adjudicators’ powers was not directly in issue in Umadevi case.  But
        the foundation logic in Umadevi case is based on Article 14  of  the
        Constitution of India. Though the industrial  adjudicator  can  very
        the terms of the contract of the employment, it cannot do  something
        which is violative of Article 14.  If  the  case  is  one  which  is
        covered by the concept of regularization, the same cannot be  viewed
        differently.

                 The plea of learned counsel for the respondent that at the
        time the High Court decided the matter, decision in Umadevi case was
        not rendered is really of no consequence.  There cannot be a case of
        regularization without there being  employee-employer  relationship.
        As noted above the concept of regularization is clearly linked  with
        Article 14 of the Constitution. However,  if  in  a  case  the  fact
        situation is covered by what is stated in para 45  of  Umadevi  case
        the industrial adjudicator can modify the relief, but that does  not
        dilute the observations made by this Court in Umadevi case about the
        regularization.

           On facts, it is submitted by learned counsel for the  appellants
        that Respondent No.2 himself admitted that he never worked as a pump
        operator, but was engaged as daily  wage  basis.  He  also  did  not
        possess the requisite qualification. Looked at from any  angle,  the
        direction for regularization, as given, could not have been given in
        view of what has been stated in Umadevi case.”




 22.  It is clear from the above that the  Court  emphasized  the  underline
message contained in Umadevi’s case to the effect that regularization  of  a
daily wager, which has  not  been  appointed  after  undergoing  the  proper
selection procedure etc. is impermissible as it was violative of  Art.14  of
the Constitution of India and this principle  predicated   on  Art.14  would
apply to the industrial tribunal as well inasmuch as  there  cannot  be  any
direction to regularize the services of a workman in violation of Art.14  of
the Constitution.  As we would explain hereinafter,  this  would  mean  that
the industrial court would  not  issue  a  direction  for  regularizing  the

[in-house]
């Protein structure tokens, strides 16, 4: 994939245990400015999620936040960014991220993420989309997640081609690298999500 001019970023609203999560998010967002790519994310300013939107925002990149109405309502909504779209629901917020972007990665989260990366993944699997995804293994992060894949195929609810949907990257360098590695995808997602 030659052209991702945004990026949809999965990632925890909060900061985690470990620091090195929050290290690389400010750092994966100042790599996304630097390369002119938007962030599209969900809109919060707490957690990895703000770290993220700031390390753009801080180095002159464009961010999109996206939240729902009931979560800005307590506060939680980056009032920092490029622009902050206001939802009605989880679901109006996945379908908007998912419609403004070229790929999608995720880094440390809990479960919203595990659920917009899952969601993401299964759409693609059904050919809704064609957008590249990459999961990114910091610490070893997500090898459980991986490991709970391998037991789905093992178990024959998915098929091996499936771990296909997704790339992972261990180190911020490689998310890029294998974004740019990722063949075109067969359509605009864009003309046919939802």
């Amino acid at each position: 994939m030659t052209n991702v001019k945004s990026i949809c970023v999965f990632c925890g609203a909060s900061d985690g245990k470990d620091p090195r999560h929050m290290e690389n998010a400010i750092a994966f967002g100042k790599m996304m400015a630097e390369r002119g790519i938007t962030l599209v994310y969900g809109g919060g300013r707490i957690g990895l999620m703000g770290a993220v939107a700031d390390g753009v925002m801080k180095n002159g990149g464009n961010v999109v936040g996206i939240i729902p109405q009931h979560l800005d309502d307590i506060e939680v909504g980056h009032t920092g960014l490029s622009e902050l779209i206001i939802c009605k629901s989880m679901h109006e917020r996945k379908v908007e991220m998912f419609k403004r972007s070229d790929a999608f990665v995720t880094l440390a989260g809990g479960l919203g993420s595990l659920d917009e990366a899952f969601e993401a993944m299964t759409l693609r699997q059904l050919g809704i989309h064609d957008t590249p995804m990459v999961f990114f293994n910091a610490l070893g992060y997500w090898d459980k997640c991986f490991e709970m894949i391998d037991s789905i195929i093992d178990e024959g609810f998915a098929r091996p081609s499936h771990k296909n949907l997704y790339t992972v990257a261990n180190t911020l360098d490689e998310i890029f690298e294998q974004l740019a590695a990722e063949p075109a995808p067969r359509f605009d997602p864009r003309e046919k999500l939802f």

service of a daily wage worker in  those  cases  where  such  regularization
would  tantamount  to  infringing  the   provisions   of   Art.14   of   the
Constitution.   But  for  that,  it   would   not   deter   the   Industrial
Tribunals/Labour Courts from issuing such direction,  which  the  industrial
adjudicators  otherwise  possess,  having  regard  to  the   provisions   of
Industrial Disputes  Act  specifically  conferring  such  powers.   This  is
recognized   by   the   Court    even    in    the    aforesaid    judgment.


 23.  For detailed discussion on this aspect,  we  proceed  to  discuss  the
ratio in the case of Maharashtra State Road Transport  Corporation  (supra).
In that case the  respondent  Karamchari  Union  had  filed  two  complaints
before the Industrial Court, Bombay alleging that the  appellant-Corporation
had indulged in unfair  labour  practice  qua  certain  employees  who  were
engaged by the appellant as casual labourers for cleaning the buses  between
the years 1980-1985. It was stated in the complaints  that  these  employees
were made to work every day at least for 8 hours at the depot  concerned  of
the Corporation; the work done by them was  of  permanent  nature  but  they
were  being  paid  a  paltry   amount;   and   even   when   the   post   of
sweepers/cleaners were available in the  Corporation,  these  employees  had
been kept on casual and temporary basis for years together denying them  the
benefit of permanency.  After adjudication, the Industrial Court  held  that
the Corporation had committed unfair labour practice under items 5 and 9  of
Schedule IV to the Maharashtra Recognition of Trade  Unions  and  Prevention
of Unfair Labour Practice Act, 1971 (MRTU and PULP Act).  As a  consequence,
it directed the Corporation to pay equal wages to  the  employees  concerned
which was being paid to Swachhaks and also pay arrears  of  wages  to  them.
In the second complaint, the Industrial Court returned the finding that  the
Corporation was  indulging  in  unfair  labour  practice  under  Item  6  of
Schedule IV, by continuing these employees  on  temporary/casual/daily  wage
basis for  years  together  and  thereby  depriving  them  the  benefits  of
permanency.  The direction in this complaint was to cease  and  desist  from
the unfair labour practice by giving them the status, wages  and  all  other
benefits of permanency applicable to the post of cleaners, w.e.f.  3.8.1982.
The Corporation challenged these two orders of the Industrial  Court  before
the High Court of Judicature at Bombay  in  five  separate  Writ  Petitions.